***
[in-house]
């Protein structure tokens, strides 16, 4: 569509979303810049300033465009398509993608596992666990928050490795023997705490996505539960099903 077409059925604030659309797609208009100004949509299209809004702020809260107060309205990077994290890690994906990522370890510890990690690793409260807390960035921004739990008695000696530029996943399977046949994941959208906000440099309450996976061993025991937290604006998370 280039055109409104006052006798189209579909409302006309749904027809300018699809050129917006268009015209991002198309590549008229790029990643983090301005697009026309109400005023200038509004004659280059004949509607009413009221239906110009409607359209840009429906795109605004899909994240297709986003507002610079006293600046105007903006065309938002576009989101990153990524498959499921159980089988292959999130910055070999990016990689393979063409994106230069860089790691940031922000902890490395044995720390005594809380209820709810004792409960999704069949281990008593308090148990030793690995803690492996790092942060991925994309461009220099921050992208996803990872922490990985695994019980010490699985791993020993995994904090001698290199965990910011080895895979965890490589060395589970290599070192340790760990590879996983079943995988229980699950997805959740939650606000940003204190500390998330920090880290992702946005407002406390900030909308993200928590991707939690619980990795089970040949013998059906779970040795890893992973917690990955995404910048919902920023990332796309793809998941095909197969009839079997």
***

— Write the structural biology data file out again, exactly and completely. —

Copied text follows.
[in-house]
């Protein structure tokens, strides 16, 4: 569509979303810049300033465009398509993608596992666990928050490795023997705490996505539960099903 077409059925604030659309797609208009100004949509299209809004702020809260107060309205990077994290890690994906990522370890510890990690690793409260807390960035921004739990008695000696530029996943399977046949994941959208906000440099309450996976061993025991937290604006998370 280039055109409104006052006798189209579909409302006309749904027809300018699809050129917006268009015209991002198309590549008229790029990643983090301005697009026309109400005023200038509004004659280059004949509607009413009221239906110009409607359209840009429906795109605004899909994240297709986003507002610079006293600046105007903006065309938002576009989101990153990524498959499921159980089988292959999130910055070999990016990689393979063409994106230069860089790691940031922000902890490395044995720390005594809380209820709810004792409960999704069949281990008593308090148990030793690995803690492996790092942060991925994309461009220099921050992208996803990872922490990985695994019980010490699985791993020993995994904090001698290199965990910011080895895979965890490589060395589970290599070192340790760990590879996983079943995988229980699950997805959740939650606000940003204190500390998330920090880290992702946005407002406390900030909308993200928590991707939690619980990795089970040949013998059906779970040795890893992973917690990955995404910048919902920023990332796309793809998941095909197969009839079997």